I rode the Duffey Lake Loop many times last summer, commuting from William’s Lake to Vancouver. To and from the ones I care for deeply, making it all the more heartfelt. If only one thing I take from that summer it is that road.
It was a May morning, the weekend after my truck accident and I was back with him. I was elated to be there and to be alive and nothing else could stop me from feeling so elated; not my neck or my seatbelt bruises or my head trauma- the fact that I was alive and able bodied meant that I could do anything. I slept in a bike shop that night and he came home from work at 2, or 3, or 4 ; at 5, or 6, we were awake when the light was out and we left.
To be following him on his newly rebuilt black monster of a bike I was at a loss for words. Near Porteau Cove I got into the headspace and soon I, too, was swooping and dipping into those curves. I loved watching him ride for he was a demon and sometimes I lost sight of him but he was always somewhere around the bend and I was happy. We stopped in Whistler and we went through Pemberton and each kilometer amounted to something so different, so different than the last. We slowed for cops and we sped through corners and there were no rhymes or reasons, it just was; the way it is when one rides vast distances at fast speeds.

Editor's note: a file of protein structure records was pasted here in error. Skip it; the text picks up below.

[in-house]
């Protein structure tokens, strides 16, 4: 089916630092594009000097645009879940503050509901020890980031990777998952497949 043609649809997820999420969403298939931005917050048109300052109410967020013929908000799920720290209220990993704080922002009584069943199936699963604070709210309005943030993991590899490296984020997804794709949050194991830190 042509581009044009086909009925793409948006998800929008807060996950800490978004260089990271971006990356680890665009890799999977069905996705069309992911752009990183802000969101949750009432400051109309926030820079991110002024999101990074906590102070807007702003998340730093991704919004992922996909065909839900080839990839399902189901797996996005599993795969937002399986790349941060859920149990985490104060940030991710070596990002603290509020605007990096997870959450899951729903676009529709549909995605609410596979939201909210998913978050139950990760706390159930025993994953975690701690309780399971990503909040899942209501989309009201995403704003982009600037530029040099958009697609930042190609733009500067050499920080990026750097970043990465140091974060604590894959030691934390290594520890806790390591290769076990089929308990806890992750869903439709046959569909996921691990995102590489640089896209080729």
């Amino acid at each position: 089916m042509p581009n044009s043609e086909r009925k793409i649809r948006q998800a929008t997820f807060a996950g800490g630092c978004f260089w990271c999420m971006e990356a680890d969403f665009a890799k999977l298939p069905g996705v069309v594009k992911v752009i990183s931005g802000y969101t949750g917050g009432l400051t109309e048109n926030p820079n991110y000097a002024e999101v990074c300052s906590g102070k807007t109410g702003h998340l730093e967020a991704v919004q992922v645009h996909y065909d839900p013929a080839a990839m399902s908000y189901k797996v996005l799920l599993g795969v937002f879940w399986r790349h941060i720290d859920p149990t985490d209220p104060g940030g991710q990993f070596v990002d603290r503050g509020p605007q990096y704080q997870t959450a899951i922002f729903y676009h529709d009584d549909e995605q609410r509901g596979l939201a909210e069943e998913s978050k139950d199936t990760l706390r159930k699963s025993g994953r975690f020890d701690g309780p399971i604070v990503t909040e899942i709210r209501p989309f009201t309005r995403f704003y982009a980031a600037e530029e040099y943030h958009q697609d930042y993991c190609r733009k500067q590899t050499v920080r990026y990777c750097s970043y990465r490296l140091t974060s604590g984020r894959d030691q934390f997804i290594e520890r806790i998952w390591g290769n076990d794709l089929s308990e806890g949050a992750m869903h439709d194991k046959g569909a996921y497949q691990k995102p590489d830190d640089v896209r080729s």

I could have stopped at every god-damned corner, at every turn and swoop to take a picture; be it a shimmery mountain or stark rock formations, or roadside flowers in pinks and purples and yellows…but then we wouldn’t have gotten to the desert, which really, truly, more than anything, blew my mind. I will not ever forget that scene: The May heat and the sheer canyons where I was so happy I could have ridden right off into the dark and Beautiful abyss; there were transport trains covered in graffiti and they were loud and roared with us, and he was so far in front of me that life become as if miniature, like something one would look down upon from the Heavens… It was the most Beautiful thing in the World, at that moment.
Perhaps the rest of it that day was how it was, a dreamy state of mind where time was lost and did not matter. To be alive, to be alive in those mountains with one I loved, that was key, key to it all. That was the first time, the first time I rode that road.
I rode that rode many more times that summer. On Fridays after work, or on early Saturday mornings, or on long weekends. Always I was elated to go back, back to the place from where we left that first morning. I rode that loop four times that summer. There was Nothing like it in the World. I felt so much love.